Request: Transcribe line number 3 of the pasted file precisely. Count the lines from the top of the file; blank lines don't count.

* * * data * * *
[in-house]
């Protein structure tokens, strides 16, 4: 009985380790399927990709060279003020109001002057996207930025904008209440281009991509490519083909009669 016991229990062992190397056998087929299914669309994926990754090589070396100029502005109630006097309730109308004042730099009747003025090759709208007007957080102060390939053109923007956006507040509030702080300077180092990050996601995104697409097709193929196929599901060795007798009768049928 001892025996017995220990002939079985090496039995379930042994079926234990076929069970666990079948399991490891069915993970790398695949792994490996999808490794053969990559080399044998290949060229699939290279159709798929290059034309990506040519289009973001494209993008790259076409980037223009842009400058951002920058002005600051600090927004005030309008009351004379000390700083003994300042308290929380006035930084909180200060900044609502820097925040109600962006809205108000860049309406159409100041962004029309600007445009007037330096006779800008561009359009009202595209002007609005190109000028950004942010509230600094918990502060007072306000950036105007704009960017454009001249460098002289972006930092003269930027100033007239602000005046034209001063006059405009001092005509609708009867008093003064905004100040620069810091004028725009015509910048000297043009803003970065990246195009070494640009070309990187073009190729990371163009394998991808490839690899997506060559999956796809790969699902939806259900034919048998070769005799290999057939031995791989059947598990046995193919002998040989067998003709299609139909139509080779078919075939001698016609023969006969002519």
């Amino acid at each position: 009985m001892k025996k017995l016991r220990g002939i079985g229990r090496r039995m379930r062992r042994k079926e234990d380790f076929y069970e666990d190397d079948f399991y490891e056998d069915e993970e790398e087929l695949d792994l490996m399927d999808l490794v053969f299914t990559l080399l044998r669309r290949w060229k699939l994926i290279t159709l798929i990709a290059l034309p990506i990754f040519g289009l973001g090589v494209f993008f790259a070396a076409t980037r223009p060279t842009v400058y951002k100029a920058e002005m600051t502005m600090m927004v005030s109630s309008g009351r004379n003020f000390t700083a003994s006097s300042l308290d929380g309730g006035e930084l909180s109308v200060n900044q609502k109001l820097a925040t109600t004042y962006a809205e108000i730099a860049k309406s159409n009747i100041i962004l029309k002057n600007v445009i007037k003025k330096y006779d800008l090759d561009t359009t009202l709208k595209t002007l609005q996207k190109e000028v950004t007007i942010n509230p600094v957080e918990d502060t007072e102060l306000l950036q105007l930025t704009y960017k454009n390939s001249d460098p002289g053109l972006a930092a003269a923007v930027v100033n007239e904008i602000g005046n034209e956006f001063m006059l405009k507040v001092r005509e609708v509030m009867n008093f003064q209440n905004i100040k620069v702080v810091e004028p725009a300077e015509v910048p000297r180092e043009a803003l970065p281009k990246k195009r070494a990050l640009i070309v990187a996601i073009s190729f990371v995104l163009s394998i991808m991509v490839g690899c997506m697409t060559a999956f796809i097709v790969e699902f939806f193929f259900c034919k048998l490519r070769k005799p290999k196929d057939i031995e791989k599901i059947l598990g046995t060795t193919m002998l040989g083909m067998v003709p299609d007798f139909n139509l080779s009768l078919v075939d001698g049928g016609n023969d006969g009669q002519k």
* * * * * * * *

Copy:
């Amino acid at each position: 009985m001892k025996k017995l016991r220990g002939i079985g229990r090496r039995m379930r062992r042994k079926e234990d380790f076929y069970e666990d190397d079948f399991y490891e056998d069915e993970e790398e087929l695949d792994l490996m399927d999808l490794v053969f299914t990559l080399l044998r669309r290949w060229k699939l994926i290279t159709l798929i990709a290059l034309p990506i990754f040519g289009l973001g090589v494209f993008f790259a070396a076409t980037r223009p060279t842009v400058y951002k100029a920058e002005m600051t502005m600090m927004v005030s109630s309008g009351r004379n003020f000390t700083a003994s006097s300042l308290d929380g309730g006035e930084l909180s109308v200060n900044q609502k109001l820097a925040t109600t004042y962006a809205e108000i730099a860049k309406s159409n009747i100041i962004l029309k002057n600007v445009i007037k003025k330096y006779d800008l090759d561009t359009t009202l709208k595209t002007l609005q996207k190109e000028v950004t007007i942010n509230p600094v957080e918990d502060t007072e102060l306000l950036q105007l930025t704009y960017k454009n390939s001249d460098p002289g053109l972006a930092a003269a923007v930027v100033n007239e904008i602000g005046n034209e956006f001063m006059l405009k507040v001092r005509e609708v509030m009867n008093f003064q209440n905004i100040k620069v702080v810091e004028p725009a300077e015509v910048p000297r180092e043009a803003l970065p281009k990246k195009r070494a990050l640009i070309v990187a996601i073009s190729f990371v995104l163009s394998i991808m991509v490839g690899c997506m697409t060559a999956f796809i097709v790969e699902f939806f193929f259900c034919k048998l490519r070769k005799p290999k196929d057939i031995e791989k599901i059947l598990g046995t060795t193919m002998l040989g083909m067998v003709p299609d007798f139909n139509l080779s009768l078919v075939d001698g049928g016609n023969d006969g009669q002519k």